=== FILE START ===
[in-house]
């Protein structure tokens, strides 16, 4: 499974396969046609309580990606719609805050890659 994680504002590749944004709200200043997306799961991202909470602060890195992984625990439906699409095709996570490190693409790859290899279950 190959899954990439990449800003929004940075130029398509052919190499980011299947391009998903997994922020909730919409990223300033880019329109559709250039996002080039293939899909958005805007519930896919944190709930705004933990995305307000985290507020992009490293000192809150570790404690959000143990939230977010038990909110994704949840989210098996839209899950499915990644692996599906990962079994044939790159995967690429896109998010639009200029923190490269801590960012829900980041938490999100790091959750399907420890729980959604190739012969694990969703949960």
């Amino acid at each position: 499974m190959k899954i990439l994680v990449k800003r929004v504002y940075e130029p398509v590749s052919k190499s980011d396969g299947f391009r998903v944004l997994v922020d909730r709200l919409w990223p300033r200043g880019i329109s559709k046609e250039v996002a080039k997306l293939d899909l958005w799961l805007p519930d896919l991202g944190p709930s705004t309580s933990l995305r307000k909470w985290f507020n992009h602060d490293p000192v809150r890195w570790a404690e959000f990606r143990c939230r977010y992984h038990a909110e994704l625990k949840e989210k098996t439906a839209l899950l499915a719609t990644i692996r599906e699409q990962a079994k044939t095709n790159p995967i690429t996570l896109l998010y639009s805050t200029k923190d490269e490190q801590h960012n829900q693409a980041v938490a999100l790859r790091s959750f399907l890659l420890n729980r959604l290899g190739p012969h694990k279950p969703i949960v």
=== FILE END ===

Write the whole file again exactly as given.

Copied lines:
[in-house]
């Protein structure tokens, strides 16, 4: 499974396969046609309580990606719609805050890659 994680504002590749944004709200200043997306799961991202909470602060890195992984625990439906699409095709996570490190693409790859290899279950 190959899954990439990449800003929004940075130029398509052919190499980011299947391009998903997994922020909730919409990223300033880019329109559709250039996002080039293939899909958005805007519930896919944190709930705004933990995305307000985290507020992009490293000192809150570790404690959000143990939230977010038990909110994704949840989210098996839209899950499915990644692996599906990962079994044939790159995967690429896109998010639009200029923190490269801590960012829900980041938490999100790091959750399907420890729980959604190739012969694990969703949960």
């Amino acid at each position: 499974m190959k899954i990439l994680v990449k800003r929004v504002y940075e130029p398509v590749s052919k190499s980011d396969g299947f391009r998903v944004l997994v922020d909730r709200l919409w990223p300033r200043g880019i329109s559709k046609e250039v996002a080039k997306l293939d899909l958005w799961l805007p519930d896919l991202g944190p709930s705004t309580s933990l995305r307000k909470w985290f507020n992009h602060d490293p000192v809150r890195w570790a404690e959000f990606r143990c939230r977010y992984h038990a909110e994704l625990k949840e989210k098996t439906a839209l899950l499915a719609t990644i692996r599906e699409q990962a079994k044939t095709n790159p995967i690429t996570l896109l998010y639009s805050t200029k923190d490269e490190q801590h960012n829900q693409a980041v938490a999100l790859r790091s959750f399907l890659l420890n729980r959604l290899g190739p012969h694990k279950p969703i949960v």